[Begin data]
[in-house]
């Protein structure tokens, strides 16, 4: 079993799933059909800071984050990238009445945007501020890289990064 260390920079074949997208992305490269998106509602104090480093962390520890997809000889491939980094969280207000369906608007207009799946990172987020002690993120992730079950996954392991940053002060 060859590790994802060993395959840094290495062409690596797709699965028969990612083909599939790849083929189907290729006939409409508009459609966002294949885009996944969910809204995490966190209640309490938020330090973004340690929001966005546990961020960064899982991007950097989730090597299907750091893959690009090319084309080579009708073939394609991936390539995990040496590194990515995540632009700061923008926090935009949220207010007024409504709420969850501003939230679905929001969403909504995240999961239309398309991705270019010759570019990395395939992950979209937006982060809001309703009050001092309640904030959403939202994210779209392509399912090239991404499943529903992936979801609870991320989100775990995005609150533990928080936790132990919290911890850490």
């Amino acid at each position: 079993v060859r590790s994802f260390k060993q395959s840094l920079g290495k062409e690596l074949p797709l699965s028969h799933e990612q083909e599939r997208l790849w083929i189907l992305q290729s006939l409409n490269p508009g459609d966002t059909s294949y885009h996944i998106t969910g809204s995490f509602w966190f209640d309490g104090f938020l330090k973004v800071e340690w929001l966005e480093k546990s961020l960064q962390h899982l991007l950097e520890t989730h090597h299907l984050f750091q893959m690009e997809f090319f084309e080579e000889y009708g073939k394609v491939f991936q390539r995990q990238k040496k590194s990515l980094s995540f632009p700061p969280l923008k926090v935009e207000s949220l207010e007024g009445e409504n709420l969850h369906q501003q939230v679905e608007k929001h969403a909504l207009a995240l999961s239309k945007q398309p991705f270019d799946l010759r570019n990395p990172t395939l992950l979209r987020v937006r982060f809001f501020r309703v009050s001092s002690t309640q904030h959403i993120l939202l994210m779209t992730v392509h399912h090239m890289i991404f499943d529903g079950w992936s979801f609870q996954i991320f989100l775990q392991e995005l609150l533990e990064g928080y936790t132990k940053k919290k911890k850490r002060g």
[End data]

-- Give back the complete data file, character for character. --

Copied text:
[in-house]
């Protein structure tokens, strides 16, 4: 079993799933059909800071984050990238009445945007501020890289990064 260390920079074949997208992305490269998106509602104090480093962390520890997809000889491939980094969280207000369906608007207009799946990172987020002690993120992730079950996954392991940053002060 060859590790994802060993395959840094290495062409690596797709699965028969990612083909599939790849083929189907290729006939409409508009459609966002294949885009996944969910809204995490966190209640309490938020330090973004340690929001966005546990961020960064899982991007950097989730090597299907750091893959690009090319084309080579009708073939394609991936390539995990040496590194990515995540632009700061923008926090935009949220207010007024409504709420969850501003939230679905929001969403909504995240999961239309398309991705270019010759570019990395395939992950979209937006982060809001309703009050001092309640904030959403939202994210779209392509399912090239991404499943529903992936979801609870991320989100775990995005609150533990928080936790132990919290911890850490």
């Amino acid at each position: 079993v060859r590790s994802f260390k060993q395959s840094l920079g290495k062409e690596l074949p797709l699965s028969h799933e990612q083909e599939r997208l790849w083929i189907l992305q290729s006939l409409n490269p508009g459609d966002t059909s294949y885009h996944i998106t969910g809204s995490f509602w966190f209640d309490g104090f938020l330090k973004v800071e340690w929001l966005e480093k546990s961020l960064q962390h899982l991007l950097e520890t989730h090597h299907l984050f750091q893959m690009e997809f090319f084309e080579e000889y009708g073939k394609v491939f991936q390539r995990q990238k040496k590194s990515l980094s995540f632009p700061p969280l923008k926090v935009e207000s949220l207010e007024g009445e409504n709420l969850h369906q501003q939230v679905e608007k929001h969403a909504l207009a995240l999961s239309k945007q398309p991705f270019d799946l010759r570019n990395p990172t395939l992950l979209r987020v937006r982060f809001f501020r309703v009050s001092s002690t309640q904030h959403i993120l939202l994210m779209t992730v392509h399912h090239m890289i991404f499943d529903g079950w992936s979801f609870q996954i991320f989100l775990q392991e995005l609150l533990e990064g928080y936790t132990k940053k919290k911890k850490r002060g």